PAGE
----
The delight of being bereded by people for their welfare while wildly diving off rooftops, and racing off rampways bought excitement and joy that helped escalate Crazy Taxi’s overall disposition. Taxi Chaos’ personality projects a range of features that are predominantly at their peak in SEGA’s original. The issue solely lies in the title’s overbearing desire in wanting to grasp that brass ring in casual gaming, but it just doesn’t. You can’t force this kind of gameplay loop on the consumer expecting it to be accepted, it’s a natural progression that unfolds with a rare formula that can’t be imitated. I will make note of Team6’s effort to include a Freeroam mode, something I so desired from Crazy Taxi. An unlimited grind to rack up as much cash as possible, and rank atop the worldwide leaderboards.
Worth it? Not really. Pro Mode is pretty much arcade with some caveats and elevated difficulty, but nothing that makes the respective feature a major attraction. The repetitive beat that mocks you as you scurry through the small town becomes an annoyance after a couple of hours on a non-stop loop. A lack of variety in the game’s soundtrack is a major issue, and one that I’m befuddled by. If Team6 were truly looking to recapture SEGA’s glory, then an upbeat punk rock soundtrack would have helped the entire experience tremendously. Thus, we’re treated to the tasteless beats of non-licensed tunes found in the elevator of your local mall, or the backing track of an audio-book.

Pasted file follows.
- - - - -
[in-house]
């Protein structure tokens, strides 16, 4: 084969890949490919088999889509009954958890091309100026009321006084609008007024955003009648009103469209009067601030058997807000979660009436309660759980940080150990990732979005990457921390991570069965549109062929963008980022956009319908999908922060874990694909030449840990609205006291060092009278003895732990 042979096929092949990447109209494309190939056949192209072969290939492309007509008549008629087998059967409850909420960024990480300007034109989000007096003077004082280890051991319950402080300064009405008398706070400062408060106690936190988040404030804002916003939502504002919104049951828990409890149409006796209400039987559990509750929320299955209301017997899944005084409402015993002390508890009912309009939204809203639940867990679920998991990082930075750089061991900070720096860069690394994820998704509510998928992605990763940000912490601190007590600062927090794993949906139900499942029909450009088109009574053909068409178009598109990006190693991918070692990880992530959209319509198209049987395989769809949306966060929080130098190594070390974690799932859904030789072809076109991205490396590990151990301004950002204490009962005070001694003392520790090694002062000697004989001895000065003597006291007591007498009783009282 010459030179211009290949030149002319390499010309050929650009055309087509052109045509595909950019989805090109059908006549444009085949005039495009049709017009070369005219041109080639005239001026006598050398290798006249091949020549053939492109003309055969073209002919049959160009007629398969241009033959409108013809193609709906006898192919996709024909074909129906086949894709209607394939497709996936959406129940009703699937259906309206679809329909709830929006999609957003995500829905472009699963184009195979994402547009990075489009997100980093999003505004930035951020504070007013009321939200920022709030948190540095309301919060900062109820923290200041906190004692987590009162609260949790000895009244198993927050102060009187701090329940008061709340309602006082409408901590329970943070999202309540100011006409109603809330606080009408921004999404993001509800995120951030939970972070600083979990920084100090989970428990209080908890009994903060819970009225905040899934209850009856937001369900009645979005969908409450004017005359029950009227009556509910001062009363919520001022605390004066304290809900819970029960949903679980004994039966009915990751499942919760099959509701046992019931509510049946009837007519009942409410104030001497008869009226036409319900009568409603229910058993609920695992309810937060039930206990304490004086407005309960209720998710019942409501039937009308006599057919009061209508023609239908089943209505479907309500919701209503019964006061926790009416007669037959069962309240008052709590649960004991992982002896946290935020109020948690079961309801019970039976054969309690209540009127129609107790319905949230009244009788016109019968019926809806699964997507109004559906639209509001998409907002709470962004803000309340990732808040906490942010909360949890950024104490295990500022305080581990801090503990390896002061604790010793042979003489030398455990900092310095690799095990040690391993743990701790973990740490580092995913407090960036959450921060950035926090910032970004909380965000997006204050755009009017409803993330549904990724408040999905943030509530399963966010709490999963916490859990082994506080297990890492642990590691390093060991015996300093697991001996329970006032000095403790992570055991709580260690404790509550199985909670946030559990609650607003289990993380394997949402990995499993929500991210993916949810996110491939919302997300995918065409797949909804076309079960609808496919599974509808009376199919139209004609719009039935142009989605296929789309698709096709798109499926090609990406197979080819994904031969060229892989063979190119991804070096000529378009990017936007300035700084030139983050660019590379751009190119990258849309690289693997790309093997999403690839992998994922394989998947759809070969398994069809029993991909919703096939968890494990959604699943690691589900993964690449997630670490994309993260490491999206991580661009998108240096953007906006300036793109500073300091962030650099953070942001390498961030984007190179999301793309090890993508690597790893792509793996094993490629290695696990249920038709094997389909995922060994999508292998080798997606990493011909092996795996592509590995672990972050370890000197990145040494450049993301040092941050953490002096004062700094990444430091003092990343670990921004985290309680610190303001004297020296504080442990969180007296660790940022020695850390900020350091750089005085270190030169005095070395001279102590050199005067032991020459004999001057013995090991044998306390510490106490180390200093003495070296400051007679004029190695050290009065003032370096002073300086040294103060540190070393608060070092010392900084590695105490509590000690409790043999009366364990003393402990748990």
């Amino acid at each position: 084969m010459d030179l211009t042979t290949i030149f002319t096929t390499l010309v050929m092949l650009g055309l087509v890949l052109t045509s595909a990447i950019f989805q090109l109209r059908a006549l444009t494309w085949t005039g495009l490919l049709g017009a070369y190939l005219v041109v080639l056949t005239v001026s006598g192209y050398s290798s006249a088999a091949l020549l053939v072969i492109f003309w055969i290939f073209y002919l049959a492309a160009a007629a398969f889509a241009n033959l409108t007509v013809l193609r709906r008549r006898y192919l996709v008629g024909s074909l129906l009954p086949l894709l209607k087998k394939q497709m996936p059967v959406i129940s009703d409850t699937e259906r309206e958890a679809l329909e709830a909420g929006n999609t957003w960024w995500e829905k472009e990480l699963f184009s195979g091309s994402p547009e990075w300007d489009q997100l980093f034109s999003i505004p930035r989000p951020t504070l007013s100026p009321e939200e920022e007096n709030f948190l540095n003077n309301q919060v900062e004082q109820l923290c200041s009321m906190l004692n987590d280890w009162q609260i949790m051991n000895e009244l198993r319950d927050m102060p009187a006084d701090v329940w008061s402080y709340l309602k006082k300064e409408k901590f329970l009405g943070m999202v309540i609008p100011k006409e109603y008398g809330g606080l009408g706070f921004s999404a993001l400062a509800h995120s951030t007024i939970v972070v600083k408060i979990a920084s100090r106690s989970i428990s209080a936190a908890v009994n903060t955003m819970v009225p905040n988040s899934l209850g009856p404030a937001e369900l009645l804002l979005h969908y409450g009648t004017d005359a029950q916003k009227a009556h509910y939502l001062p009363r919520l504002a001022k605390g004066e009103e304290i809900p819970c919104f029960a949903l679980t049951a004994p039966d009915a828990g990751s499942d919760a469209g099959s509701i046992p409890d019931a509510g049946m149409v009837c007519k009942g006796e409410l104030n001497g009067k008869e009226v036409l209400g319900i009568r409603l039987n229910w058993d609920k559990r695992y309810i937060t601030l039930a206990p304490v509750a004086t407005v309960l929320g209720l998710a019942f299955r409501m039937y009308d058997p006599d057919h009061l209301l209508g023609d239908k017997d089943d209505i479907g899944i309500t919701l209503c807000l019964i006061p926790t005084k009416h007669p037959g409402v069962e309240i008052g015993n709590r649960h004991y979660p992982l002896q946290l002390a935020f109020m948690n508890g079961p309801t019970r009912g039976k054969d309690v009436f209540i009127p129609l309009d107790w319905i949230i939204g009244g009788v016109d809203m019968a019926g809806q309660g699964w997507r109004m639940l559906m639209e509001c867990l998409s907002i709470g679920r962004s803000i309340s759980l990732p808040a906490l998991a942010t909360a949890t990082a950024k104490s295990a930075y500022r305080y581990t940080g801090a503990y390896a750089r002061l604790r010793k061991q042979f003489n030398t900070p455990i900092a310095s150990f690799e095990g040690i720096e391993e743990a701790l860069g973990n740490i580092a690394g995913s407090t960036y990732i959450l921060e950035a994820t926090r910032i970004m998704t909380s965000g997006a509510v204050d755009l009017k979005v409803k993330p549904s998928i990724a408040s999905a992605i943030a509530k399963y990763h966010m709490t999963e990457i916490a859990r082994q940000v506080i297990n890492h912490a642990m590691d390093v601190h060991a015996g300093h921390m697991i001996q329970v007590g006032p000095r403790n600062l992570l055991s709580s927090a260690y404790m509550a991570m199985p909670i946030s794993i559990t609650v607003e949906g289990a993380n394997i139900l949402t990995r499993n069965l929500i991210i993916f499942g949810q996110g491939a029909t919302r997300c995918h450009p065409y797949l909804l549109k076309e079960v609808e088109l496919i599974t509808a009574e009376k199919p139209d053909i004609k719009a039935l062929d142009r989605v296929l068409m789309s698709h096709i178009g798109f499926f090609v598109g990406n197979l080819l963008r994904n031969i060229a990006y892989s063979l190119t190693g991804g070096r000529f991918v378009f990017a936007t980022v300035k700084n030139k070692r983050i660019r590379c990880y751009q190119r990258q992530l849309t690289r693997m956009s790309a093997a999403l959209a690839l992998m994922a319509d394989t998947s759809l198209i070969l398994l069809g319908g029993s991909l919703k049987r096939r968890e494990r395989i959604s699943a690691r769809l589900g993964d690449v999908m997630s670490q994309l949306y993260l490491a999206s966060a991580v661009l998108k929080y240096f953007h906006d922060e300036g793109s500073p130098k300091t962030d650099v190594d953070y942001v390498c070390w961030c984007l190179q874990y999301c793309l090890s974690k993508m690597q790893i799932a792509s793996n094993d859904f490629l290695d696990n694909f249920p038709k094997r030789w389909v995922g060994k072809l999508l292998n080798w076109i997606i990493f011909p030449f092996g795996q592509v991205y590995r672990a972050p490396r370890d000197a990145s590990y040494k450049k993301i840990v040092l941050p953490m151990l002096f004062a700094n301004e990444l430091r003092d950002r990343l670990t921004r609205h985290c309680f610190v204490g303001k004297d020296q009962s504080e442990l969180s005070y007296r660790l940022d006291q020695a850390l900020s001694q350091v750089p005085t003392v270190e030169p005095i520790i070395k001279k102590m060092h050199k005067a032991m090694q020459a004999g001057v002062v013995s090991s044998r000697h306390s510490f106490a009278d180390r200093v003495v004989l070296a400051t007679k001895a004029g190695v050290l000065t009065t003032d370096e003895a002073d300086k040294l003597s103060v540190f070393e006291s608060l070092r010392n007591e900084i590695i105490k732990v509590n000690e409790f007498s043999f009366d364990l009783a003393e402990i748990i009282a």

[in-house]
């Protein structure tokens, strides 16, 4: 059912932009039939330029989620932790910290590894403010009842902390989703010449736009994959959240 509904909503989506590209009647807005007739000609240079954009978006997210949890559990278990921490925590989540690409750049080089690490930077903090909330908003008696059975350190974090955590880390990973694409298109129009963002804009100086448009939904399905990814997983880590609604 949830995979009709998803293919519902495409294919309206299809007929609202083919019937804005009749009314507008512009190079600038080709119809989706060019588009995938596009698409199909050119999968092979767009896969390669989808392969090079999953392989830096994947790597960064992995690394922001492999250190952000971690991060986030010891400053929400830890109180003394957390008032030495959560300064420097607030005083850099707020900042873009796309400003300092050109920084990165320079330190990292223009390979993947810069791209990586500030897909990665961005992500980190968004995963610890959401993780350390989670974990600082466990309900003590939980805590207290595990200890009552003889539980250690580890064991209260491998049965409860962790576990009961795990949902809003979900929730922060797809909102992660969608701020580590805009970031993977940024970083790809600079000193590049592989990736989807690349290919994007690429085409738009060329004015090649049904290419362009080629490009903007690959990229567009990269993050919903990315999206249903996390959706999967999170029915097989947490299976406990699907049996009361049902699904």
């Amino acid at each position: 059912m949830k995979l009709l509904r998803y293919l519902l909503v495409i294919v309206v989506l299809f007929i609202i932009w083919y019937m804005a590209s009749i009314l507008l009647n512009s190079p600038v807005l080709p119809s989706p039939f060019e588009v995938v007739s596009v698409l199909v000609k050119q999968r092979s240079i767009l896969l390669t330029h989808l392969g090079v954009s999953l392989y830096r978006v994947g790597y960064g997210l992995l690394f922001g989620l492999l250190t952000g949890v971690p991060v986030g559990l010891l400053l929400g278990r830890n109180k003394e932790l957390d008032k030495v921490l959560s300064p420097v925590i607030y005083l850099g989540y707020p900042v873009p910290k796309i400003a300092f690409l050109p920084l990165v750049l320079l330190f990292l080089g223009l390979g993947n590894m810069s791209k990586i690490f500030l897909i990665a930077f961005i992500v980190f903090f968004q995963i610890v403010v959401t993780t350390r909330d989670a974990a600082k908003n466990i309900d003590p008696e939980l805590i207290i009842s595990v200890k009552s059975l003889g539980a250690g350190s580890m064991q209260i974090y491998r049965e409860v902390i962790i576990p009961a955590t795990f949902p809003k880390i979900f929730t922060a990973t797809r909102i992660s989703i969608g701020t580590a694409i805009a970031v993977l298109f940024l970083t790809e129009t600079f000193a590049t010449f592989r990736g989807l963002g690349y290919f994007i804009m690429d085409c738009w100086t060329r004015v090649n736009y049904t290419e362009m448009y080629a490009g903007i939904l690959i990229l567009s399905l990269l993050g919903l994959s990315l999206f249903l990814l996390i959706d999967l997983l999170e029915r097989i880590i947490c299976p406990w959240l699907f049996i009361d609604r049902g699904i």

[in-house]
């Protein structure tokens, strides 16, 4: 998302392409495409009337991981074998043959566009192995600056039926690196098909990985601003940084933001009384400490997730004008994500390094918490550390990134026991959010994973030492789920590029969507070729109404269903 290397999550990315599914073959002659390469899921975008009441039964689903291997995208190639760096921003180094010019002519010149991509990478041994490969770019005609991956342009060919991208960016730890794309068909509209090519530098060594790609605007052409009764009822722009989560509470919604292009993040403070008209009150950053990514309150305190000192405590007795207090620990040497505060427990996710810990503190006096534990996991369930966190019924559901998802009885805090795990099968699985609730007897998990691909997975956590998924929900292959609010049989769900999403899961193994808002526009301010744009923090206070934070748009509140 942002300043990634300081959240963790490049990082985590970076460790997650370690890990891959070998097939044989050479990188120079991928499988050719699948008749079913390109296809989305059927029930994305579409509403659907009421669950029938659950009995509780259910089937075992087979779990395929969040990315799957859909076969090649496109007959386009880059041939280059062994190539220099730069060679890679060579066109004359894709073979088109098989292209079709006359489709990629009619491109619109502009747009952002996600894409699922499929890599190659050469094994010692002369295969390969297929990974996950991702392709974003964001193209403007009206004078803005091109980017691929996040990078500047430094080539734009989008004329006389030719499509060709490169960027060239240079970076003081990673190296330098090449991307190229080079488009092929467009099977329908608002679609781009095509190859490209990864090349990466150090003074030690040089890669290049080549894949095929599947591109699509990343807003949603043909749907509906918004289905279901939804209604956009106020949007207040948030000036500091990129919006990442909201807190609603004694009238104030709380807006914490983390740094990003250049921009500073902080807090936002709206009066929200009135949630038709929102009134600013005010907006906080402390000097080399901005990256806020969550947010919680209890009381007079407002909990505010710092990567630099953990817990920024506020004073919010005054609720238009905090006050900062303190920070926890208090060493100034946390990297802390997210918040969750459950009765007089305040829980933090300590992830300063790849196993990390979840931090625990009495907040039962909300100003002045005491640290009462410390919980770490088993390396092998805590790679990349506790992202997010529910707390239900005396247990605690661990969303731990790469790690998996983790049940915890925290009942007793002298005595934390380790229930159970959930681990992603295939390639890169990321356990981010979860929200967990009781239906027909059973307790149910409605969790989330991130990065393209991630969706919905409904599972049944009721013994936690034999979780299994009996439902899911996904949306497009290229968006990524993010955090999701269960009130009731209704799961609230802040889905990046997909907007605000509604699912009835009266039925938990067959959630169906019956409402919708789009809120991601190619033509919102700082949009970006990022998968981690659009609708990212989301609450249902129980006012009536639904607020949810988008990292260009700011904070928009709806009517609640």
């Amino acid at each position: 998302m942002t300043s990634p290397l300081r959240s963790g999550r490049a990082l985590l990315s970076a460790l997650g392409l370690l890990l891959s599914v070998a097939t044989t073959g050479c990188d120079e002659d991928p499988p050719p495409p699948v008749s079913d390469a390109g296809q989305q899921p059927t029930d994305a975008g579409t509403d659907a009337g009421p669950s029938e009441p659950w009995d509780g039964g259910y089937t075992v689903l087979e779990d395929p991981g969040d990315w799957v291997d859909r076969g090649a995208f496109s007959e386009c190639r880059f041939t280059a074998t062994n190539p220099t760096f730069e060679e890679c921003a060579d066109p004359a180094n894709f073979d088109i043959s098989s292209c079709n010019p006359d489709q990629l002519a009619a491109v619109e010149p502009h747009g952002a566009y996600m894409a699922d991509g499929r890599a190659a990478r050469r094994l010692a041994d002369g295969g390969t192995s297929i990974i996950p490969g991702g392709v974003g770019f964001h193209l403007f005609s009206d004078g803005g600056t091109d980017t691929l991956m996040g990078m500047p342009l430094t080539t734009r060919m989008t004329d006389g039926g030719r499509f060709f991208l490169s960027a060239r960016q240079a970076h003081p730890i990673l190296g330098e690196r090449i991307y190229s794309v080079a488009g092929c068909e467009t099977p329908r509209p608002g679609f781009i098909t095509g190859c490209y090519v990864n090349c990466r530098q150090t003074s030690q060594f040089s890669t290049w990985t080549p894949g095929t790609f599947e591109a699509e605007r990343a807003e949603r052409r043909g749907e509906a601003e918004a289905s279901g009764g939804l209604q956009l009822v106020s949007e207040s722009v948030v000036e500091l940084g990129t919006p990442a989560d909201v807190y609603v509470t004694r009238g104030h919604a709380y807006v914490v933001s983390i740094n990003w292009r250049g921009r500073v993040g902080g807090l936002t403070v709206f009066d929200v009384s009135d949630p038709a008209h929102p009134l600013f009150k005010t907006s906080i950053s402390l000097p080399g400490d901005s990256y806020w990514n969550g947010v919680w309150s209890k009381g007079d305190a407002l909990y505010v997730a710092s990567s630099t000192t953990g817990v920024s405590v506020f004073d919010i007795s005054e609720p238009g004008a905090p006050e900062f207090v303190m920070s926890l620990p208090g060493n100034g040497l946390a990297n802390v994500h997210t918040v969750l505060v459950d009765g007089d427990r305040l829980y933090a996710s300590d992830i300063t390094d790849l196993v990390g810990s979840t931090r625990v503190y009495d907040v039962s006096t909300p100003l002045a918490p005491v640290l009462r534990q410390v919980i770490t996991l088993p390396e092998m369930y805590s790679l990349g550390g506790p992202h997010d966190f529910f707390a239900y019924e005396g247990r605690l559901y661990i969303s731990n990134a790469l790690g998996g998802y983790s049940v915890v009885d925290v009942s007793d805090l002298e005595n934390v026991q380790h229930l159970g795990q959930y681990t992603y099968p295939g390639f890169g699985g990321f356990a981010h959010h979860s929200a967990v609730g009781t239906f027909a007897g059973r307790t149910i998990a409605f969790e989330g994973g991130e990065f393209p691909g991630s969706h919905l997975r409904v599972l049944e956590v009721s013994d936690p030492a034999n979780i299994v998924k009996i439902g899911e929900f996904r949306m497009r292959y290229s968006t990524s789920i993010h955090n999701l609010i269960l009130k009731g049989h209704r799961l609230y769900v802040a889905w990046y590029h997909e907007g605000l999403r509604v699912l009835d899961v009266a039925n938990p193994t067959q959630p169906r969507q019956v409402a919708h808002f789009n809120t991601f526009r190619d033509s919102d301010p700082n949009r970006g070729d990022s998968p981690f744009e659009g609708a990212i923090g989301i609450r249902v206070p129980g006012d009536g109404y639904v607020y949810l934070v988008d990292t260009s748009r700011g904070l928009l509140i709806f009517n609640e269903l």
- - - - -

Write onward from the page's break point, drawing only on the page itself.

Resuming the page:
With SEGA and esteemed colleagues of the Crazy Taxi franchise overseeing development of Taxi Chaos, I’m in complete disbelief at how bland this game is. It consists of all key ingredients incorporated in Crazy Taxi, but omits imperative aesthetics that created a foundation for its legacy. There’s heart here, but not enough to sustain it for a lengthy period. Taxi Chaos does everything to achieve glory, but demonstrates an original concept from a poor perspective. A dire need to ascertain clout through cheap imitations, but flattering no one. While it may satiate the urge to dive back into the wild environment that had gamers enamoured for generations, it will only fulfil a temptation for a short period, while becoming a quick afterthought. The best thing to do her is to dust off that ol’ console (whether it be the Dreamcast of PS2), bust out that scratched up copy of Crazy Taxi, crank the volume, and belt out some Offspring and Bad Religion while darting down the highway.
Taxi Chaos is a casual arcade racing game where you select one of a wide range of unlockable cabs, each of whom has different attributes: the strong muscle car, the superfast exotic supercar, the corner-drifting Japanese tuner, an American classic from the ’60s.